NorTech, in partnership with Crain’s Cleveland Business, has announced the winners of its annual Innovation Awards program, and CSU’s wind tower system has taken a top prize.
In the awards program, which recognizes the top innovations in Northeast Ohio each year, Cleveland State University’s Fenn College of Engineering took top honors in the Advanced Energy, Power & Propulstion category for designing and producing a wind tower capable of harnessing wind energy in urban and low wind speed regions where the use of conventional wind tower systems is not feasible. This innovative design can generate enough energy to power two 3,000 square foot homes.
CSU’s Fenn College was among 12 institutions, including Parker Haniffin and NASA, recognized during the 2010 NorTech Awards Ceremony for their innovations and achievements throughout Northeast Ohio. The Wind Tower was chosen to receive this recognition by a panel of distinguished judges representing academia, venture capital, private industry and economic development. More than 40 nominations were received, a large number of which were submitted in the advanced energy category.
Dr. Majid Rashidi, CSU’s Betty L. Gordon Distinguished Professor of Engineering, is the Project Director and Principal Investigator who led a team that created and built the novel design for harnessing wind energy based upon a unique wind speed augmentation principle. Funding sources for the program include a U.S. Department of Energy $1.1 million grant; a $400,000 State of Ohio Capital Fund Grant; and a gift of $1 million from a private donor.
Click here to watch an interview with Dr. Rashidi and Crain’s Cleveland Business reporter, Christian Hendricks.
Dr. Majid Rashidi, Chairman of CSU’s Engineering Technology Department and Betty L. Gordon Distinguished Professor of the Mechanical Engineering, believes there is a better way to harness the power of the wind, especially at relatively lower wind speeds where conventional windmills stay stagnant. His wind power research has focused on the potential of increasing the wind speed using wind-deflecting structures. Dr. Rashidi has previously envisioned a number of such structures that amplify the wind, from a spiral shaped system to one that resembles a silo. The focus of this research project is on his current patented idea, a cylindrical structure with rotating arms.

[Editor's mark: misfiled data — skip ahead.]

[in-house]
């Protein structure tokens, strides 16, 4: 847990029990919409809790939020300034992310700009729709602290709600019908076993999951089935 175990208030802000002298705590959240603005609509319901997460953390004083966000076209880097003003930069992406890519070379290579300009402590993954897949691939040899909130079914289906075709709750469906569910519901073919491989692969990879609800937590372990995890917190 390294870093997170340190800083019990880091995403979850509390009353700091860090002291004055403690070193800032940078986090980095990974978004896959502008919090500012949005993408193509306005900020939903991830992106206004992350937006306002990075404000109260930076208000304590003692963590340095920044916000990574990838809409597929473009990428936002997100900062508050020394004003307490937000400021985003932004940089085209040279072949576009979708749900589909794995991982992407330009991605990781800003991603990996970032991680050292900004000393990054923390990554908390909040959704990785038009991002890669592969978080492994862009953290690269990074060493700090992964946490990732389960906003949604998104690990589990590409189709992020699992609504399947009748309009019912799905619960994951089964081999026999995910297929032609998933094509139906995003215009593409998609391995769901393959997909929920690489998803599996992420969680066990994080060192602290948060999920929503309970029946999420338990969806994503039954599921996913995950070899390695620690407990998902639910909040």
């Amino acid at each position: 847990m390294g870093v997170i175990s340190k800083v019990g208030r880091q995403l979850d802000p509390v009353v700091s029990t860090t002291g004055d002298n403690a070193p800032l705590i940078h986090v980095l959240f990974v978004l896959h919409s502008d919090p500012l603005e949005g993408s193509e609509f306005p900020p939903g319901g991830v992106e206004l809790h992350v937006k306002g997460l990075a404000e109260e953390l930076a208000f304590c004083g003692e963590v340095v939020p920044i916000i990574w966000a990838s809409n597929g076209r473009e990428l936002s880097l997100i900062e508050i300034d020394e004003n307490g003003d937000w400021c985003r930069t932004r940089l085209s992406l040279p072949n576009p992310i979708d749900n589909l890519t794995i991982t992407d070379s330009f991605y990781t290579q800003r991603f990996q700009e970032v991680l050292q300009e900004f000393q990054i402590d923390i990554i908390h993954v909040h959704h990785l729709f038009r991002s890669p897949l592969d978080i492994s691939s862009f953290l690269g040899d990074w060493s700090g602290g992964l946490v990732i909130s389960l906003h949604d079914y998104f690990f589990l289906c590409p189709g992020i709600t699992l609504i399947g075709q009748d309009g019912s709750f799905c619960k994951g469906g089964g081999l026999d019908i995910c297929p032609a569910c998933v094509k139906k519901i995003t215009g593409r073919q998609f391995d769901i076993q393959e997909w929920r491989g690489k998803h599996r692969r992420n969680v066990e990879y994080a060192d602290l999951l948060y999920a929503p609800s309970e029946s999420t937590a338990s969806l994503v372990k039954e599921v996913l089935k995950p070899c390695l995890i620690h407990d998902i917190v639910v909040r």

Dr. Rashidi’s wind tower system is aligned with the small distributed wind energy systems initiative of Energy Efficiency and Renewable Energy of the DOE that is aimed for conversion of wind energy into electricity at geographic sites where the wind speed is relatively low. One of the particular aims of this work is to reduce the cost for generating electricity by reducing the cost of a suitable structure that amplifies the wind speed. As the result of the unique modular attributes of Dr. Rashidi’s design, the system can be scaled up in a vertical direction, while keeping the footprint size and the size of its individual turbines the same for different targeted power ratings. Another unique feature is its flexibility of construction and use — for example, in farms where there are existing silo-shaped structures that can be retrofitted with his design.
Dr. Rashidi’s tower atop the Plant Services building has captured the attention of passers-by. He is not just interested in figuring out how to harness low speed winds to create power; he is also interested in ensuring its commercial viability. An idea is only as good as its potential use, and Dr. Rashidi is passionate about creating an alternative energy source that can actually become a reality.
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